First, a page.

How America’s Drug War Is Affecting Illegal Immigration
The firebrand opponents of undocumented immigration currently agitating for a looming wall on the U.S.-Mexico border—and calling for mass deportation of the people whose labor cares for our children, produces our food, builds our houses, and otherwise keeps the economy going—are also generally fans of the drug war.
The alt-right think-tank that generates what passes as policy for the Trump Administration is a prime example of this. Attorney General Jeff Sessions has harsh words for both marijuana legalization and “illegal immigrants.”
But in a twist, the drug war is making the immigration “problem” worse—in an unexpected way. Over the past year, there’s been a drop in the number of would-be migrants apprehended at the border, as The New York Times reports. Instead of people coming north, it’s money flowing south.
Cherry Kush (Hybrid)
Uruguay will Begin Selling Marijuana in Pharmacies this Summer
Jack Frost (Hybrid)
Bred by Goldenseed, Jack Frost was developed over 5 years of persistence in order to improve on the potency and aroma of this strain. Initially with a lineage of Jack Herer, White Widow and Northern Lights #5, these strains were bred before then introducing Rainbow Kashmiri (now it its third year of exclusive inbreeding). THC content in this strain has been measured up to 22.6%.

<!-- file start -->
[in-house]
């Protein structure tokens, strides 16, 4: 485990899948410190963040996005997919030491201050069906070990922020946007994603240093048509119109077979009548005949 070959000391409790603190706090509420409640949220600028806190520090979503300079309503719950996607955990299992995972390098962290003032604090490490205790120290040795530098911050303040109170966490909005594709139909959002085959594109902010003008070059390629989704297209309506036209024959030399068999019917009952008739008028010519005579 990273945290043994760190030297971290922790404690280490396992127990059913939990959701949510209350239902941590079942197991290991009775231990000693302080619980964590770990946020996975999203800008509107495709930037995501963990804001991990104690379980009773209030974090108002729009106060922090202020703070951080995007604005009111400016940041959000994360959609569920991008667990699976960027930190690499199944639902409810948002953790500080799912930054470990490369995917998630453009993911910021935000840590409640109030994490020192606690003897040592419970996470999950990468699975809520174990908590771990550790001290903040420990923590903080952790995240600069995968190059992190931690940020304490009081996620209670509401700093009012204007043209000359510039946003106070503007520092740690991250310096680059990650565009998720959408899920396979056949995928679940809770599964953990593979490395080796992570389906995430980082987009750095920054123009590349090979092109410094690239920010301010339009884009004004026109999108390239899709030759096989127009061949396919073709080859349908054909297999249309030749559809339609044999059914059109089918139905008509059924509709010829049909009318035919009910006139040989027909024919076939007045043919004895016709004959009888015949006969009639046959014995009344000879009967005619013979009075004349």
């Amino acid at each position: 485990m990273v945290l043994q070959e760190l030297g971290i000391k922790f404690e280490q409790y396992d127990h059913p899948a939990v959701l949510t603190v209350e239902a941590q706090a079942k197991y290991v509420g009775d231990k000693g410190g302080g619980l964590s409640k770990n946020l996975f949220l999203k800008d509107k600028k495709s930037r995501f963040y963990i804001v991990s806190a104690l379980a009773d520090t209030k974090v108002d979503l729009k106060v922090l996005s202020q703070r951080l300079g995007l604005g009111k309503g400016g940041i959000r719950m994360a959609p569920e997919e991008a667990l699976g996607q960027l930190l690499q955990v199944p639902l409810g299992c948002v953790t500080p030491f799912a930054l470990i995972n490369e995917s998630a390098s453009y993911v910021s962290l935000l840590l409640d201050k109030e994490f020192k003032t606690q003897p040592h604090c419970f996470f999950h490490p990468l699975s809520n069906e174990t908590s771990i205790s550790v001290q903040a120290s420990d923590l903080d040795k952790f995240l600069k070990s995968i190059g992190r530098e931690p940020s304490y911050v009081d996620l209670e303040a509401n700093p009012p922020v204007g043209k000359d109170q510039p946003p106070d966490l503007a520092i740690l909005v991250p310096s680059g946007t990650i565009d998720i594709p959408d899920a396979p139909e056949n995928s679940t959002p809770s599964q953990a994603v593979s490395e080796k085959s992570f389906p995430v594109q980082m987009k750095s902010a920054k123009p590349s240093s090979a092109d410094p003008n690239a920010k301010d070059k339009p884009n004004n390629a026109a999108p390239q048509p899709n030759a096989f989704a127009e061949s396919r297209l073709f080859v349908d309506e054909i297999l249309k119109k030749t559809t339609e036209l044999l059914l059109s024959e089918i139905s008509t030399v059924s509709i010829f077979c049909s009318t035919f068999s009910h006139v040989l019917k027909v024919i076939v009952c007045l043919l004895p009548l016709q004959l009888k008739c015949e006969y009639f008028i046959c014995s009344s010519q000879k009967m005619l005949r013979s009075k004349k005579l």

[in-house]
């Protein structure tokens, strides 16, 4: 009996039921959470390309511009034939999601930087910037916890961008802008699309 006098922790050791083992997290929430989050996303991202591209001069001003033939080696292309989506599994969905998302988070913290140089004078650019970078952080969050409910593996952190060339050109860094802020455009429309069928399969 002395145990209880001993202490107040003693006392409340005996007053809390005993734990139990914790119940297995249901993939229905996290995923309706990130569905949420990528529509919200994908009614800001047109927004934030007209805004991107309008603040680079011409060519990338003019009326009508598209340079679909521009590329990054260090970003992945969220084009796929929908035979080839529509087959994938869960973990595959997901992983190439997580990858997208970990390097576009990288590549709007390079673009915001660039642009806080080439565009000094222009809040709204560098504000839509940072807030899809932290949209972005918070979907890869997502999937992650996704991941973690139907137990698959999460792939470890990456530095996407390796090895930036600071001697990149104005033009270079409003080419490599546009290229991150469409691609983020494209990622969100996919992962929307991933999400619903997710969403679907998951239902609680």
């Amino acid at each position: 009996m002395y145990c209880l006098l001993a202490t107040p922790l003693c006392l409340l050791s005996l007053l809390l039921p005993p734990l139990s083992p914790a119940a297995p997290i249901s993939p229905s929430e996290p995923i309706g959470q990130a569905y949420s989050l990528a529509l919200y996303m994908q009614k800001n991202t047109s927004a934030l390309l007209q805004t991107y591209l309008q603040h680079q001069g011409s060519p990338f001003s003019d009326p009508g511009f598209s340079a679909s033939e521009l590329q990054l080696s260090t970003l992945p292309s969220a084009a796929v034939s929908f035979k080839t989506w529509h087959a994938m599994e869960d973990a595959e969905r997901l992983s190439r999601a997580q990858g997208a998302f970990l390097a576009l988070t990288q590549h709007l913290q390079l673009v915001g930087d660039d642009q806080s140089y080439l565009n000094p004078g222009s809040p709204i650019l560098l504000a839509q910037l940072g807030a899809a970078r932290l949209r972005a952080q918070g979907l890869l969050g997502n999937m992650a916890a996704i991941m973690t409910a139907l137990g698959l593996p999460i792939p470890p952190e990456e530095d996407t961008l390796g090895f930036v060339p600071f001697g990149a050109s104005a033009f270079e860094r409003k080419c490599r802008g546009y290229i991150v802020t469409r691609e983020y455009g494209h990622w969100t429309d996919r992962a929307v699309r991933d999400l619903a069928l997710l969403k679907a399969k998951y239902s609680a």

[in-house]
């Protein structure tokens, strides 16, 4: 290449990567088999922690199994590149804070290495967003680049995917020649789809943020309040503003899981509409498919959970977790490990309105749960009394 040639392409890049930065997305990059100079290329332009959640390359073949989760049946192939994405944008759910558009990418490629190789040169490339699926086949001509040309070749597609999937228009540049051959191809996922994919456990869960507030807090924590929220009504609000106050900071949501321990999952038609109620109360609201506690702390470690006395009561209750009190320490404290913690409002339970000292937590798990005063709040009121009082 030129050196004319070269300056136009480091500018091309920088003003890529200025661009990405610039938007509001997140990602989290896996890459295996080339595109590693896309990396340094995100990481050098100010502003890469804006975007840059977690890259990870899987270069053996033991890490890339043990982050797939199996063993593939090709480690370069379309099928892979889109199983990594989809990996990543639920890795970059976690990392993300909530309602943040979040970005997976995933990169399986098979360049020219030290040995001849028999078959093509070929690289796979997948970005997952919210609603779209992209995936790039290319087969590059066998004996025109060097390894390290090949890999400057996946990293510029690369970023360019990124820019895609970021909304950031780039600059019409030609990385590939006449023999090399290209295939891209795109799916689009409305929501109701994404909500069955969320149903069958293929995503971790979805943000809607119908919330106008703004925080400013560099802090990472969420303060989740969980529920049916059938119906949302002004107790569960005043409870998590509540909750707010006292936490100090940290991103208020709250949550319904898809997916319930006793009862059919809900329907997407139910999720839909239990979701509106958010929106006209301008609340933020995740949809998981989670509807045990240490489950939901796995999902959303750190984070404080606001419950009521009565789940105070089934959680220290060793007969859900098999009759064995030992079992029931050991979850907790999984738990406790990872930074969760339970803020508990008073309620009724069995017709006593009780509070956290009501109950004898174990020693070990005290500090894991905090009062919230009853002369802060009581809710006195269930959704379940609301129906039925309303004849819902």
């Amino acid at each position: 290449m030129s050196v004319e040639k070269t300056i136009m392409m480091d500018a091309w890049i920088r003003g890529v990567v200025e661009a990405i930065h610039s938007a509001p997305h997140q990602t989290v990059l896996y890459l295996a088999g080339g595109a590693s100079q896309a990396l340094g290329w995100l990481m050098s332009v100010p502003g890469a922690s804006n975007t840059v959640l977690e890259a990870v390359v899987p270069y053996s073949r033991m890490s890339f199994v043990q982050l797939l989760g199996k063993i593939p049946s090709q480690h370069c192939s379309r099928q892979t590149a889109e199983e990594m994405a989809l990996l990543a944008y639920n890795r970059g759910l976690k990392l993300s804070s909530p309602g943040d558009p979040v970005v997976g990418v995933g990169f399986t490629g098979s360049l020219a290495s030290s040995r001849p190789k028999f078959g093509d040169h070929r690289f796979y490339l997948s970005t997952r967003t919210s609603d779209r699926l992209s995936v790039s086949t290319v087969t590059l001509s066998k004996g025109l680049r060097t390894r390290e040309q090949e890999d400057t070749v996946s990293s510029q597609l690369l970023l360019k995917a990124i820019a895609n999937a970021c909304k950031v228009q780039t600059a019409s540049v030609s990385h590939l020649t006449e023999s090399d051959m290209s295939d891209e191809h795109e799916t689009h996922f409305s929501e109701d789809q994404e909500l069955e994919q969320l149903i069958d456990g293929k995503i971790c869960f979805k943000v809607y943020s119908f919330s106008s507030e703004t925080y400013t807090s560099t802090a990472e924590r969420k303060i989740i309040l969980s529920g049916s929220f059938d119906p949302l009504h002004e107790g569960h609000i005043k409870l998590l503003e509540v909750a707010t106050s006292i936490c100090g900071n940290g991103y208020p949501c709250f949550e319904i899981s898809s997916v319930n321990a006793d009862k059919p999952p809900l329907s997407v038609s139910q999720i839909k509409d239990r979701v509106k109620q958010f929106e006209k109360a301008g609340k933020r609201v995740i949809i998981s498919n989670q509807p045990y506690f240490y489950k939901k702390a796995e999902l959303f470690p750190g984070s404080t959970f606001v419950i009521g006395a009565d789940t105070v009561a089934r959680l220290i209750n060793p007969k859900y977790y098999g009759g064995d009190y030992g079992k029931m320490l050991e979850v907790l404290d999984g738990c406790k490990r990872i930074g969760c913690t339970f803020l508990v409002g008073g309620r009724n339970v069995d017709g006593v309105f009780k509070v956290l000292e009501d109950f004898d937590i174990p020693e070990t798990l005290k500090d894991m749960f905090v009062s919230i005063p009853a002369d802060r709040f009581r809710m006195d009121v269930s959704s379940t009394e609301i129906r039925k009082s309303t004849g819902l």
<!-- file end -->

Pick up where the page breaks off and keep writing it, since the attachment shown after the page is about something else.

NY Court Rules Cops Can Seize Facebook Info
Be careful what you say on Facebook. New York state’s highest court, the Court of Appeals, ruled on April 4 that law enforcement can seize private account information from the social networking site. With the decision, Facebook lost its years-long legal battle to block search warrants from the Manhattan District Attorney’s Office seeking access to hundreds of user accounts, the New York Post reports.
The 5-1 majority upheld two lower-court rulings that said only users themselves have the right to challenge warrants in criminal proceedings—not Facebook, the company. But, in a wonderful catch-22, the warrants in the case are subject to a gag order—so Facebook was not even allowed to warn users about that the cops were accessing their information. The court has stated the only remedy for Facebook users is to sue for invasion of privacy after the fact.
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